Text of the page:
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POLITICS: PennAve

Congress: Yes to pork, no to cutting debt

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Photo - The U.S. Capitol dome is reflected in the pool around the Capitol visitors center earlier this year. (AP Photo/J. David Ake)
The U.S. Capitol dome is reflected in the pool around the Capitol visitors center earlier this year. (AP Photo/J. David Ake)
Politics,Congress,PennAve,Sean Lengell,Budgets and Deficits,Spending,Appropriations Committee,Political Polarization

With a new fiscal year looming, Congress is poised to once again ignore one of its most essential responsibilities — passing its annual spending bills. And in doing do, many say lawmakers are missing an opportunity to trim pork, waste and duplicative services from the budget.

Instead, Congress is expected to once again kick their appropriating responsibilities down the road by simply continuing to fund government agencies at essentially the current rate, a process know as a “continuing resolution,” or CR.

Critics complain that continuing resolutions hurt government transparency because the measures typically are hammered out behind closed doors by party leaders in the days, or even hours, before a new fiscal year.

And because CRs basically freeze spending levels from year to year — though some cost increases are allowed — the measures make it difficult for lawmakers to chip away at the nation's ballooning debt and deficit.

“Many members want to reform the budget process or make policy changes through appropriations, and if Congress is not passing bills, then there’s really no way to generate change,” said Darrell West of the Brookings Institution, a liberal-leaning Washington think tank. “So it really reinforces the status quo and prevents Congress from moving forward.”


Darrell M. West is vice chairman and director of governance studies at the Brookings Institution
Critics add that because continuing resolutions are slapped together quickly, they're often used by party leaders as a way to bypass rank-and-file members — as well as the head of the appropriations committees — while advancing other legislative matters or deals.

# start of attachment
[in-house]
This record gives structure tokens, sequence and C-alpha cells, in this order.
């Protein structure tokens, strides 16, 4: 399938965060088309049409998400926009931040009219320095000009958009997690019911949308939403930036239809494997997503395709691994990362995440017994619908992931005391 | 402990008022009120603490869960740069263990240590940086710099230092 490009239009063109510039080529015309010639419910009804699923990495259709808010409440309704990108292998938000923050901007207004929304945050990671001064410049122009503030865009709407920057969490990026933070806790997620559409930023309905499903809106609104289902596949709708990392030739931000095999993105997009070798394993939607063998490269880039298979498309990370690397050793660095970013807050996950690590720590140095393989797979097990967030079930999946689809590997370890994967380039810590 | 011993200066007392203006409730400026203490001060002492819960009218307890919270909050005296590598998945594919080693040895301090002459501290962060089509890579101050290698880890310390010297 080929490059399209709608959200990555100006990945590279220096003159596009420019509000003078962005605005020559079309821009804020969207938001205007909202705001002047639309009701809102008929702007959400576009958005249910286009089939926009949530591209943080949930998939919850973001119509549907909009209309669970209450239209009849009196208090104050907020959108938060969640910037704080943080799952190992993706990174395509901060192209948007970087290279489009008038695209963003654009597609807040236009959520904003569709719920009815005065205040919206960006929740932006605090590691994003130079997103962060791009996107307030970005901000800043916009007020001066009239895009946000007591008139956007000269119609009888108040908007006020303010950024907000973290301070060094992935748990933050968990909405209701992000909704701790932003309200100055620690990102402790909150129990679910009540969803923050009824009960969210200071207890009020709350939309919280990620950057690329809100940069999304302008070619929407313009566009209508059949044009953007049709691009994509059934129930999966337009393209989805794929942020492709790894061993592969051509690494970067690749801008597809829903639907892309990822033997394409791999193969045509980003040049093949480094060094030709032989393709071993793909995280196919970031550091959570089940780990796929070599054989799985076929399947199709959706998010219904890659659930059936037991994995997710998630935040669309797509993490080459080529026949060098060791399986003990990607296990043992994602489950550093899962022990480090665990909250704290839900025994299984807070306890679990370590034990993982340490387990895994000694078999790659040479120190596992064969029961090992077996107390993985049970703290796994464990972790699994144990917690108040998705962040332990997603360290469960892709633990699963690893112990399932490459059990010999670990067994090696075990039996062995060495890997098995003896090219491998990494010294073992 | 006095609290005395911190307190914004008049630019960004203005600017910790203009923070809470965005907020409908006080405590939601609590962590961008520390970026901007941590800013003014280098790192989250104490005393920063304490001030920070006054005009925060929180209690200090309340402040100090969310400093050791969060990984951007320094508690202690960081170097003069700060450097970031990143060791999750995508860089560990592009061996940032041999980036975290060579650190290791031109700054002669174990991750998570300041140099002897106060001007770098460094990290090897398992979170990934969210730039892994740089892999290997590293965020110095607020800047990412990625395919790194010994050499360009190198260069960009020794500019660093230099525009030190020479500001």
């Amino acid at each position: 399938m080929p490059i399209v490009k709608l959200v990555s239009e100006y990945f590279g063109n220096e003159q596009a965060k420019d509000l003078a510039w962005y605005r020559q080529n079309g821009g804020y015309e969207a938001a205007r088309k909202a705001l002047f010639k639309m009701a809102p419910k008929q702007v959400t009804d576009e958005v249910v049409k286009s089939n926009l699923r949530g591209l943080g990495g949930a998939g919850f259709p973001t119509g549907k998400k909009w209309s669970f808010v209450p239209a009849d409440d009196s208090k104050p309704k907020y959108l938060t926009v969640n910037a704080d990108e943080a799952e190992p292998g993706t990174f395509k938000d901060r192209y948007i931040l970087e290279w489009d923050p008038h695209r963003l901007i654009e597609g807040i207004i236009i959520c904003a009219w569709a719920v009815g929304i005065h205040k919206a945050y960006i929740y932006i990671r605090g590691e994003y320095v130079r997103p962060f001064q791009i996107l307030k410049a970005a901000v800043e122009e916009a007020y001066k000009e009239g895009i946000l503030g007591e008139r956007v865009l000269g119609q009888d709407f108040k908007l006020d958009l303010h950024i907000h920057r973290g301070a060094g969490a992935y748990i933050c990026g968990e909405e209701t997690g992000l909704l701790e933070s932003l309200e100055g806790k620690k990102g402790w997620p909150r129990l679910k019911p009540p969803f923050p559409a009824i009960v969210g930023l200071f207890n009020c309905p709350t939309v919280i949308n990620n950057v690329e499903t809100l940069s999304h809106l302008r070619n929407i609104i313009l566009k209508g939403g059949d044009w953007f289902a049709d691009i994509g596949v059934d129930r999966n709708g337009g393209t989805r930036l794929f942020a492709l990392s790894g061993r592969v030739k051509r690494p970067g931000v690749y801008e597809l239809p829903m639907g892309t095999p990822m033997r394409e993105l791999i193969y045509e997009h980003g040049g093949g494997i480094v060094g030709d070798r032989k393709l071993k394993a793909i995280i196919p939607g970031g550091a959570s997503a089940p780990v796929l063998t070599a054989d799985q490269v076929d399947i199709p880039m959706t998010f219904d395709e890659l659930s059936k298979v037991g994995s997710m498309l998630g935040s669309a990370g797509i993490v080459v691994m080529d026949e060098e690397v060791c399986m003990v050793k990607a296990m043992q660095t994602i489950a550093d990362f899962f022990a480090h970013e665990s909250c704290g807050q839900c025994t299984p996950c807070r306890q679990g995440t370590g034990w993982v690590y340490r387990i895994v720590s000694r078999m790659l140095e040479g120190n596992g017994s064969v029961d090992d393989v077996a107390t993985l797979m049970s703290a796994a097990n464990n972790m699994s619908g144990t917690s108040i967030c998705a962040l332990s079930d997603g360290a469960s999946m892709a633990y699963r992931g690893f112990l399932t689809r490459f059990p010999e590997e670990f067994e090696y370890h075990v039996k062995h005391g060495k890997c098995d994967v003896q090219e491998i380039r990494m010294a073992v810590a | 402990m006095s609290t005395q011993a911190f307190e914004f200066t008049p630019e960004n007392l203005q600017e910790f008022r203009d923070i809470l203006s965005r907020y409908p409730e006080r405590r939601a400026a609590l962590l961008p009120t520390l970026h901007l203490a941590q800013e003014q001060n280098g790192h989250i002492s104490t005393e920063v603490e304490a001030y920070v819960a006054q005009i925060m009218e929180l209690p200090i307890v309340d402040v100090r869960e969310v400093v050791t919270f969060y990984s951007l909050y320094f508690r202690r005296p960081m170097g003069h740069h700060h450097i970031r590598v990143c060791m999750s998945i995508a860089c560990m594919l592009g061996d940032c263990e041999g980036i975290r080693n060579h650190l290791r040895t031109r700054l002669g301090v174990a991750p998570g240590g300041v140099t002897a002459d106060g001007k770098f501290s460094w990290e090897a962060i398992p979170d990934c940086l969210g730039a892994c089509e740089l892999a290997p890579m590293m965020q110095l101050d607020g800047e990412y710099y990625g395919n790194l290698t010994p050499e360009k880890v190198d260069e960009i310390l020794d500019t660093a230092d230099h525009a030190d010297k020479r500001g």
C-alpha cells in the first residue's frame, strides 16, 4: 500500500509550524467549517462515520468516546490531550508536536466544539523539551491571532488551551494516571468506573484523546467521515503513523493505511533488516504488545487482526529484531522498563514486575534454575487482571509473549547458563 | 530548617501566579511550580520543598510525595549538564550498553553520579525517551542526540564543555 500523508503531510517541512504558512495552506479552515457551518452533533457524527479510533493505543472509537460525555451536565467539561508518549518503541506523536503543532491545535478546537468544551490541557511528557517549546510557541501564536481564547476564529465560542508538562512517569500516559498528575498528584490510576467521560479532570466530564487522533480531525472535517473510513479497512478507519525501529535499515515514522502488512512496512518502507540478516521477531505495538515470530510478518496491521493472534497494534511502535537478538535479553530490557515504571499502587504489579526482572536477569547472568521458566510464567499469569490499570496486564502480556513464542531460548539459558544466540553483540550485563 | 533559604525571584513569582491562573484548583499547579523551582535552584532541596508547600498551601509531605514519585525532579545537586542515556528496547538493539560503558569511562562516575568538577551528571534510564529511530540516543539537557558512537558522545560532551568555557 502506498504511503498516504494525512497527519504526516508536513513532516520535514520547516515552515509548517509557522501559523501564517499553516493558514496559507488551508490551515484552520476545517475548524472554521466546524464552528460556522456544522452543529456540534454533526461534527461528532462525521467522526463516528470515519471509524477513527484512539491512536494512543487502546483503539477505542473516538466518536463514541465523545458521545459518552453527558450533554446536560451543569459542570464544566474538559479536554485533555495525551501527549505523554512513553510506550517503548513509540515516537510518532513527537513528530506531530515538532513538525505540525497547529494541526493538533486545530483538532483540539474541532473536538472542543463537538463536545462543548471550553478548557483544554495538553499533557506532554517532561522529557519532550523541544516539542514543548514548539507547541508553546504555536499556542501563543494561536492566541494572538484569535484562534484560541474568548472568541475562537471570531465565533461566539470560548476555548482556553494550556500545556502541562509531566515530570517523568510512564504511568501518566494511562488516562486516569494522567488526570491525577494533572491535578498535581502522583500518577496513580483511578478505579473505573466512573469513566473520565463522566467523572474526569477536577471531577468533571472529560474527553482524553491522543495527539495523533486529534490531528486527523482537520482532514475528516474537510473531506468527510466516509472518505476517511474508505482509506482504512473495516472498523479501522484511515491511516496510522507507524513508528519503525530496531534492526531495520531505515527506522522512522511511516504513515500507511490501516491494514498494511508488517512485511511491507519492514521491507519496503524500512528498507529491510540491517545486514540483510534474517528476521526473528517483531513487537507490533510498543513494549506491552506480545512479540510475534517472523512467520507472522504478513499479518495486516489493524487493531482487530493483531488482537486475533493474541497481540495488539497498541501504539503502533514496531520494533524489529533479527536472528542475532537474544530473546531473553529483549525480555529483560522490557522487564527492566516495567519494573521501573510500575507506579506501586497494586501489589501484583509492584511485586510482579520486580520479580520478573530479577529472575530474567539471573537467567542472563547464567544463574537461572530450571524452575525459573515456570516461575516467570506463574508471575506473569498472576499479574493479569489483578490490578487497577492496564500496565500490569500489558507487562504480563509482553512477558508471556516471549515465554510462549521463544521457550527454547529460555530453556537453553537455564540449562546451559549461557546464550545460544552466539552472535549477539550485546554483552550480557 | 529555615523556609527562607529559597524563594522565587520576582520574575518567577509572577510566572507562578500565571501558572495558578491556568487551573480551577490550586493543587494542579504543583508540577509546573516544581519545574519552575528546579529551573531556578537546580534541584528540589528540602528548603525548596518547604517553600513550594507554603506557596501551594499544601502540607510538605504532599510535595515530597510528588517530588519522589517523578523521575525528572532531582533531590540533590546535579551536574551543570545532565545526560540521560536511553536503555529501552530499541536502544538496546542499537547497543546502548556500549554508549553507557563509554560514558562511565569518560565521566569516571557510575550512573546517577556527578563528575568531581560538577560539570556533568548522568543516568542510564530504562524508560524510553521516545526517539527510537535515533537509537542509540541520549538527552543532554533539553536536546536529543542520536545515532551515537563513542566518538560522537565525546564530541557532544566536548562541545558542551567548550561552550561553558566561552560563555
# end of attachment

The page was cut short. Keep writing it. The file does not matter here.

“When you have this giant CR that’s going to be a couple of thousand pages long, the chances of something surprising being stuck in there are pretty good,” said Michael Tanner of the Cato Institute, a free-market Washington think tank.

“The appropriations committees are a place where you sit and debate what you’re going to spend things on, and in theory it’s all done in public …. And I think the CR basically obscures all that.”


Cato's Michael Tanner
A central duty of Congress is to appropriate money to fund various federal agencies and programs, from housing and education to the Pentagon. It's a constitutionally mandated annual process that is supposed to be handled through 12 massive appropriations bill. But when Congress left Washington earlier this month for its August break, none of the spending bills cleared both chambers.

And with lawmakers not scheduled to return until early September and with Capitol Hill calcified by partisan gridlock, there is little to no hope the appropriations process will be completed when the new fiscal year begins Oct. 1.

Throughout its history, Congress regularly passed and sent to the president all 12 appropriation measures. But with the legislative branch and White House largely split between the two parties during the past two decades, bitter political wrangling has led Congress to routinely fail in its appropriations duties.

The last time Congress passed all 12 appropriations bills was for the 2006 fiscal year. And only twice since 2000 have both chambers passed all dozen measures in time for the start of the fiscal year. Over the past four years, Congress didn't pass any of its individual spending bills.

“Certainly the norm in Congress used to be that they would pass the spending bills, so the inability to do so now just shows how badly things have deteriorated and the inability of members to complete basic tasks," West said.

Many lawmakers — particularly appropriations committee chairmen — are as frustrated as anyone, annually pledging to pass their spending bills, only to be thwarted by the weight of partisan divisions.


Donald Ritchie
And government contractors complain that the uncertainty created by temporary funding measures make it difficult to budget their own operations.

Don Ritchie, the Senate's official historian, said Congress is only hurting itself by abdicating its appropriations duties because it weakens its authority over the White House.

“There are lot of instructions written into an appropriations bill to tell the executive agencies how to spend the money and what restrictions they have on them, and you can’t change that with a continuing resolution,” he said. “Congress’ power of the purse is perhaps its greatest strength — it’s the legislative branch giving marching orders to the executive branch.”

“And by not passing appropriations bills they lose that, [lawmakers] diminish that.”

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Author:

Sean Lengell

Congressional Correspondent
The Washington Examiner

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